Monday, December 31, 2007

Religion Classes at Amarillo College

And now for a shameless plug. Here's our Course Schedule for Spring 2008 at Amarillo Bible Chair:

Day Classes

RELG 2302 Life of Paul 1:30-2:45 T & Th

PHIL 1304 World Religions 1:30-2:45 T & Th

PHIL 1304 World Religions 10:30-11:45 M & W

Evening Class

RELG 1302 New Testament 7:00-9:45 pm Monday

Did you know? . . . .

Any of these classes may be taken for Humanities credit, and will apply toward any degree program.

All course work is guaranteed to transfer to any college or university in the State of Texas.

Classes may be taken for “Leisure Studies” credit, and anyone is welcome to simply audit a course free of charge.

Students at Amarillo College may choose to major in Religion.

Pre-registration is underway, and classes begin January, 2008. To enroll, visit the the Amarillo College website at . . .

For more information, you may call and speak with Becky Hugg or Frank Bellizzi at (806)372-5747, or visit our website at

Friday, December 28, 2007

Health-and-Wealth "Gospel" Gets Questioned

Ever since this story first came out, I've been intrigued. I haven't followed it closely, but it seems as though the Senate is probing the financial records and procedures of "ministries" headed up by folks like Creflo Dollar. (Could Dickens himself have come up with a better name?)

Is this simply a Senate attempt at expose? The Senate can't declare that folks like Dollar are guilty of theological malpractice. Since any tax or financial investigations could have been conducted by the IRS, it seems like this is an attempt on the part of Congress to shame what they think people should be ashamed of.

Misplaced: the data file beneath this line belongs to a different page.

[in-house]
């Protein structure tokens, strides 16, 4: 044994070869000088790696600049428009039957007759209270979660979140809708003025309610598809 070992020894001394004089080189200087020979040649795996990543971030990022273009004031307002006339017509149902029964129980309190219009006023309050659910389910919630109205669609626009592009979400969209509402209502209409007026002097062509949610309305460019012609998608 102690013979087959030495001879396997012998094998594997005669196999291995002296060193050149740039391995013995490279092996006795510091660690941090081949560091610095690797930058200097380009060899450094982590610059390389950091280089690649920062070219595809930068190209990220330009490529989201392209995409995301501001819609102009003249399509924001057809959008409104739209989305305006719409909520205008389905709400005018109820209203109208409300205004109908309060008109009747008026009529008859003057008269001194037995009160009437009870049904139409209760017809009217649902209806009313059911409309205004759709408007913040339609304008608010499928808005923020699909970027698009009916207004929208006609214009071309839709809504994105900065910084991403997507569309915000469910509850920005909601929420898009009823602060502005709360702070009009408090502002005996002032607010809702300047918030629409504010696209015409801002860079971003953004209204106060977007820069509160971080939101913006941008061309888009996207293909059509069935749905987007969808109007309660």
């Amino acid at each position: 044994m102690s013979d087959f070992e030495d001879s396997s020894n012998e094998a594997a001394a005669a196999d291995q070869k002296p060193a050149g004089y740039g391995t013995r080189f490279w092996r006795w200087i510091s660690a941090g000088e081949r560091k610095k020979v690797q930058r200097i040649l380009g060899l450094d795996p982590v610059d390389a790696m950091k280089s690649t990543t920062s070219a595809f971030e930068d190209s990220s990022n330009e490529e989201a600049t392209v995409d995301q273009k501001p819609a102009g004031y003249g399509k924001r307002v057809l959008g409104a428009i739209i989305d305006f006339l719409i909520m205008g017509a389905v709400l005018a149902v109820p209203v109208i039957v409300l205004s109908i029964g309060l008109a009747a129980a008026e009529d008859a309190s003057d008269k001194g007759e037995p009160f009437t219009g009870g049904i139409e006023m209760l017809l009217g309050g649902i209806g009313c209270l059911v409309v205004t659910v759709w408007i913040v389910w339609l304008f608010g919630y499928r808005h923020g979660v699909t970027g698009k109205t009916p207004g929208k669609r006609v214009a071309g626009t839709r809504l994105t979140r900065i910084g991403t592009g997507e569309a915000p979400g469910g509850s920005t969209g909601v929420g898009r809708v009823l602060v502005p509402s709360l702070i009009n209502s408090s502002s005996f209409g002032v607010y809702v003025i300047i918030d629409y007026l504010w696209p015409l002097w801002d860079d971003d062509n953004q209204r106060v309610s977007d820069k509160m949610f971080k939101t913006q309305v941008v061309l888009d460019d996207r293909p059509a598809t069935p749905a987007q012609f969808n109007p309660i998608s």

People, like me, who don't respect Dollar and his cohort might feel good about the spotlight being pointed at them. But where does the probing of religious groups and leaders end? And doesn't the Senate have bigger fish to fry?

What do you think about this?

Wednesday, December 26, 2007

The Trials of a Teacher

One of the many things I've learned during these two years of college teaching: Survey courses are tough. Why? Mainly because a survey requires you to figure out how to summarize material that really deserves to be studied in depth. In a survey class, I feel like I'm riding a motorcycle through a museum.

For example, every semester I teach a class called "The New Testament." It's a basic first-year, content-survey course. Of course, anyone who's spent much time with the New Testament knows that several of its books provide enough content, questions, etc. for a semester’s worth of exploration. One of the Gospels? Luke-and-Acts? But in a survey, the New Testament books average less than one per class session. So the teacher has to decide which parts receive attention and which parts get more less neglected. That’s the challenge. An even bigger challenge is to set up the course and teach in a way that gets students learning on their own, reading outside of class, etc.

One thing I've tried to do is to establish a few anchor points, basic observations about the New Testament that can be applied to various parts of it. For example, near the beginning of the course we explore the idea that a good understanding of the New Testament includes an awareness that Jesus himself and all of the earliest Christians were Jews. At the same time, the first believers were not merely Jews. Of course, we then turn the spotlight on the pre-eminent first-century Jewish Christian, Paul. And what do we see? Even after his Damascus Road experience, Paul is perfectly content to think of himself as a Jew.
  • He continues, for example, to reckon time in the Jewish way: "But I will stay on at Ephesus until Pentecost" (1 Corinthians 16:8).
  • He speaks of himself and every other descendant of Abraham, Isaac, and Jacob as "we who are Jews by birth" (Galatians 2:15).
  • And when it’s necessary—as in his debate with the "super apostles" at Corinth--he puts his Jewish identity front and center: "Are they Hebrews? So am I. Are they Israelites? So am I. Are they Abraham's descendants? So am I." (2 Corinthians 11:22).